Texas

Energy and Environment Reporting for Texas

Industry Looks for Safer Ways to Drill with Acid

Trucks at a state-authorized disposal site in Frio County, Texas

Dave Fehling / StateImpact Texas

Trucks at a state-authorized disposal site in Frio County, Texas

Acids used for drilling oil and gas wells are safe according to the oil and gas industry, but companies have been looking for better alternatives to protect workers and the environment.

The concern over acids was highlighted this week in Pennsylvania, where there’s been a boom in drilling for natural gas. The state’s Department of Environmental Protection said it found that Halliburton Energy Services had for years failed to handle hydrochloric acid as a hazardous waste when it trucked it to an unauthorized disposal site. The state said the “acidic waste” had come from “various gas well sites.”

In an agreement with the state announced Tuesday, Halliburton agreed to pay a $1.8 million fine. The state said despite the violations, there was no harm done to people or the environment.

“Difficult to Handle Safely”

Hydrochloric and other acids are commonly used in drilling operations to dissolve rock as a well is drilled. Depending on how the acids are used, some processes are called acidizing when done at low pressure, while using acids at high pressure can be called acid fracturing.

The industry has said using acid is a decades-old technique that is “safe and well-understood.” Nonetheless, a review by StateImpact Texas of industry reports as well as interviews with industry experts show that for years there’s been interest in finding alternatives.

Reports and articles by industry researchers said hydrochloric acid was among acids that were “difficult to handle safely” and that the prospect of stricter government regulation, particularly in Europe, had increased the need for drilling chemicals that offered “reduced environmental and safety risks.”

There seemed to be a promising option, at least for some deeper wells with higher temperatures (wells at depths of 10,000 feet in some shale formations in South and East Texas can exceed 300 F). Mixtures involving less corrosive acids called chelants that worked in these hot wells were “much less toxic to mammal as well as to aquatic organisms.”

Safer but Expensive

But there was the matter of money: the alternative chemicals were “ten times as expensive,” according to one industry researcher. He didn’t want to be quoted by name, but told StateImpact Texas that some drilling services companies were “trying hard to find the most environmentally safe and cost effective” alternatives to the relatively cheap — but less safe — hydrochloric acid.

At the University of Texas, Tad Patzek, chairman of the Department of Petroleum Engineering, said that when it comes to using acids at drill sites, the biggest concern is worker safety.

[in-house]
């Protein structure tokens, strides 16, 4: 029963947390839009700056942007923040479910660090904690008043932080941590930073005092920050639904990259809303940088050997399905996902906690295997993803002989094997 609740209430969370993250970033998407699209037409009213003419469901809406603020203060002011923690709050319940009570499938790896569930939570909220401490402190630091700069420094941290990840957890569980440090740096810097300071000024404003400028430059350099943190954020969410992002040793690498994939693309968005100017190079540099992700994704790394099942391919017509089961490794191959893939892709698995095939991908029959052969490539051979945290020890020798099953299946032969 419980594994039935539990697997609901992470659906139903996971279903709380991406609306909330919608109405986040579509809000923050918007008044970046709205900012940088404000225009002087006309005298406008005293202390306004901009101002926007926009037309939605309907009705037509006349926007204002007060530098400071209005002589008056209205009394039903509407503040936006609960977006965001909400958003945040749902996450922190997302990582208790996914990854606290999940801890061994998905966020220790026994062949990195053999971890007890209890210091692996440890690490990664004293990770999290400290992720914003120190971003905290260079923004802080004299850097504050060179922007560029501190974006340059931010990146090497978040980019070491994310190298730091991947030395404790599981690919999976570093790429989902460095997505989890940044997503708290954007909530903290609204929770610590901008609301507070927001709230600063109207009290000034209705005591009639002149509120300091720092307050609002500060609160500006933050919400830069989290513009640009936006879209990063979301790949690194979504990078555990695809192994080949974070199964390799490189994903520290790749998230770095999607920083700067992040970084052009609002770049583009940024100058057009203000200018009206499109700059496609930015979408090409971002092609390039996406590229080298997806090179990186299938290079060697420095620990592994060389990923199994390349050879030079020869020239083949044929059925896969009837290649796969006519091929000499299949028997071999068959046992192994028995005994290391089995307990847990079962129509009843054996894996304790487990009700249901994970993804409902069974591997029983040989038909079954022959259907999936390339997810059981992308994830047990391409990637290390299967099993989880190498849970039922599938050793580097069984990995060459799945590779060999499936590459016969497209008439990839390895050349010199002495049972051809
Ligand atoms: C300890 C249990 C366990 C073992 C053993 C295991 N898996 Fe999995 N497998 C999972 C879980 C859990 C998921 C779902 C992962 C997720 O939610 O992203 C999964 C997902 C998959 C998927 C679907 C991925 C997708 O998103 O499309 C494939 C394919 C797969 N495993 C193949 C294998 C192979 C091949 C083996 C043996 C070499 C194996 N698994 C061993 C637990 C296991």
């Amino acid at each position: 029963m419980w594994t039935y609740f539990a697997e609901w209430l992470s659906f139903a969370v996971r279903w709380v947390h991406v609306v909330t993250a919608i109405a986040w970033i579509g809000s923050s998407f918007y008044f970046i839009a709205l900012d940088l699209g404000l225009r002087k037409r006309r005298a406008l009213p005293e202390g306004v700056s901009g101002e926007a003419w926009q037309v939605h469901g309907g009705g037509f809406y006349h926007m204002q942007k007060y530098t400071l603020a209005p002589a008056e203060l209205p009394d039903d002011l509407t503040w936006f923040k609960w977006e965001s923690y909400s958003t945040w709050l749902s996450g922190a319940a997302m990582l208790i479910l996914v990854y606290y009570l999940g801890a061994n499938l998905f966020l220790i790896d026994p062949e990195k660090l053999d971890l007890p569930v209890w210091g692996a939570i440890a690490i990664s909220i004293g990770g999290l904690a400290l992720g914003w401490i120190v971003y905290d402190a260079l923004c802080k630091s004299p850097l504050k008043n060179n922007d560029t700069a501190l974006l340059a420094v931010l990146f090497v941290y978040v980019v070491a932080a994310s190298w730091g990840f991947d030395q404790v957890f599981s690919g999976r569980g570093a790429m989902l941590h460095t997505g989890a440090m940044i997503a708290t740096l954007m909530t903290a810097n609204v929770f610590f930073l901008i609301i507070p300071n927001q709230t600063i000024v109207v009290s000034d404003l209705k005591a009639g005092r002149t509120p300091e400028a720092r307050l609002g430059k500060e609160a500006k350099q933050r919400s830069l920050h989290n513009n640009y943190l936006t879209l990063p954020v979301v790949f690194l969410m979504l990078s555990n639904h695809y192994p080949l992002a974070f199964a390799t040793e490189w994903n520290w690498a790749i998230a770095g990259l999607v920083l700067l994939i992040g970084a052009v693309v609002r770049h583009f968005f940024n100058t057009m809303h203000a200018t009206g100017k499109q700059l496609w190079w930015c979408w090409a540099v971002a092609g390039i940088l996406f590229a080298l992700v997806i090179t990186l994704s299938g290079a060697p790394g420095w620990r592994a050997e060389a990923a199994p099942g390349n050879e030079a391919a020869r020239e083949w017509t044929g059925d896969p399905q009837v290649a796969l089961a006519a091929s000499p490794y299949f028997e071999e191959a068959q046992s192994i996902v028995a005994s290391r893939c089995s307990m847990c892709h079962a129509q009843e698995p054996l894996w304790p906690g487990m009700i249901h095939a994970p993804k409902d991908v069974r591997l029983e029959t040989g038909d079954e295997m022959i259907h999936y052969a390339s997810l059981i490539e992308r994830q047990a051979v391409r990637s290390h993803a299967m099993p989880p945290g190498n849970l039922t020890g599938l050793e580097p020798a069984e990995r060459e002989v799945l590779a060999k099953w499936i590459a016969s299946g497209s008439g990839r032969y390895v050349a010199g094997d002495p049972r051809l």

“Human injuries, that would be the main danger of such a job,” Patzek told StateImpact Texas.

He downplayed environmental risks, at least when talking about what the acids might do after they’re injected into a well.

“These acids react immediately with the rock that surrounds them and are spent within minutes. So I think what the public needs to understand is whatever you do, that acid will be completely exhausted, used up by the minerals within the rock in minutes.” said Patzek. “So no, I don’t lose any sleep over acids working their way through the formation down there.”

Comments

  • EyesOfTX

    Yet another non-story on this subject.
    Yes, the industry is looking for safer ways and products to use in conducting its business. Guess what? That has always been the case in this industry since its inception more than 160 years ago. Do NPR reporters simply bring no historical base of knowledge to their jobs?
    As I asked in a comment to the last non-story you filed on this subject: If acid jobs are a problem in this state, where are the real, tangible stories and complaints about it? I mean, of course, from someone other than the anti-fossil fuel activists this reporter apparently obtains his story lines from.
    Still waiting to see a shred of real information indicating there is a real problem – or a real ‘news’ story – related to any of this.

    • CometX_in_NY

      It may not be news to you but it sure is news to me. I own a farm in Pennsylvania. There is an EXCO drilling pad 500 yards from my farm house, so I thought that I’m up to date on fracking technology issues. This article is news to me because I’ve never heard of HCl acid being used in drilling, and I am dumbfounded that EXCO might haul in trucks full of the stuff. Their well goes right through my water table…

    • Mr Mish

      Everyone asleep knows that that fracking industry is perfectly safe. Contamined drinking water is purely in people’s imaginations. It never happened, according to authorities. Explosive water – not proven yet. There’s no aquifer contamination. Earthquakes are not caused by disposing spent fracking fluid into wells – doesn’t matter that this never happened before fracking began. The fracking industry does not control politicians. What’s the matter with you un-American jerks?

  • Mr Mish

    Everything the fracking industry does is safe. The Railroad Commission assures us.

  • TomTX

    Hydrochloric acid really isn’t a long-term concern. Yes, it’s a strong acid that can burn you when it is highly concentrated. At moderate concentrations – it’s what is in your stomach right now. It reacts easily with lots of rock and soil – and when it does, the reaction products are just chlorides, as you find in table salt (admittedly more likely calcium chloride than sodium chloride)

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